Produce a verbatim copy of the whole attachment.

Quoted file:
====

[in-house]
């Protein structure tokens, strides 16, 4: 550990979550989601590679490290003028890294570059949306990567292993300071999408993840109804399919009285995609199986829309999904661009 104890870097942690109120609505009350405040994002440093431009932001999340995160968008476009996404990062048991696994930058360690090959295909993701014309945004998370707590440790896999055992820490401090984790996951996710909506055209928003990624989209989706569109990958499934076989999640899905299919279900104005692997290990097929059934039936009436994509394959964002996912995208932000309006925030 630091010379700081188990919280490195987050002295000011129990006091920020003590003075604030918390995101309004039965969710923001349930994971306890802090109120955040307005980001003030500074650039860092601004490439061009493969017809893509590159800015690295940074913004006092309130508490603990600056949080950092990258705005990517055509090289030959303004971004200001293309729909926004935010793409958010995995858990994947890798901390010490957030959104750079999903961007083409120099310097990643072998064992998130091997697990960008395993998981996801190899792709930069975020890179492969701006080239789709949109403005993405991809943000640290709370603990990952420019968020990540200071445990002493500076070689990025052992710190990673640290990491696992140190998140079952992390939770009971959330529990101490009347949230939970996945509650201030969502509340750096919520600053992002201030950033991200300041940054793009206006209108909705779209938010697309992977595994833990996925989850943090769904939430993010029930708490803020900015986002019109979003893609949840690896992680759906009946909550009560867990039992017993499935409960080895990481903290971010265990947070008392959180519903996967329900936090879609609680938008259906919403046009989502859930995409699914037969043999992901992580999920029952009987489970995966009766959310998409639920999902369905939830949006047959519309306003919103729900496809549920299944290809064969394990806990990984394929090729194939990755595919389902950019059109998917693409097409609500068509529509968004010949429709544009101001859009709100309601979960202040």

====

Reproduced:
[in-house]
């Protein structure tokens, strides 16, 4: 550990979550989601590679490290003028890294570059949306990567292993300071999408993840109804399919009285995609199986829309999904661009 104890870097942690109120609505009350405040994002440093431009932001999340995160968008476009996404990062048991696994930058360690090959295909993701014309945004998370707590440790896999055992820490401090984790996951996710909506055209928003990624989209989706569109990958499934076989999640899905299919279900104005692997290990097929059934039936009436994509394959964002996912995208932000309006925030 630091010379700081188990919280490195987050002295000011129990006091920020003590003075604030918390995101309004039965969710923001349930994971306890802090109120955040307005980001003030500074650039860092601004490439061009493969017809893509590159800015690295940074913004006092309130508490603990600056949080950092990258705005990517055509090289030959303004971004200001293309729909926004935010793409958010995995858990994947890798901390010490957030959104750079999903961007083409120099310097990643072998064992998130091997697990960008395993998981996801190899792709930069975020890179492969701006080239789709949109403005993405991809943000640290709370603990990952420019968020990540200071445990002493500076070689990025052992710190990673640290990491696992140190998140079952992390939770009971959330529990101490009347949230939970996945509650201030969502509340750096919520600053992002201030950033991200300041940054793009206006209108909705779209938010697309992977595994833990996925989850943090769904939430993010029930708490803020900015986002019109979003893609949840690896992680759906009946909550009560867990039992017993499935409960080895990481903290971010265990947070008392959180519903996967329900936090879609609680938008259906919403046009989502859930995409699914037969043999992901992580999920029952009987489970995966009766959310998409639920999902369905939830949006047959519309306003919103729900496809549920299944290809064969394990806990990984394929090729194939990755595919389902950019059109998917693409097409609500068509529509968004010949429709544009101001859009709100309601979960202040």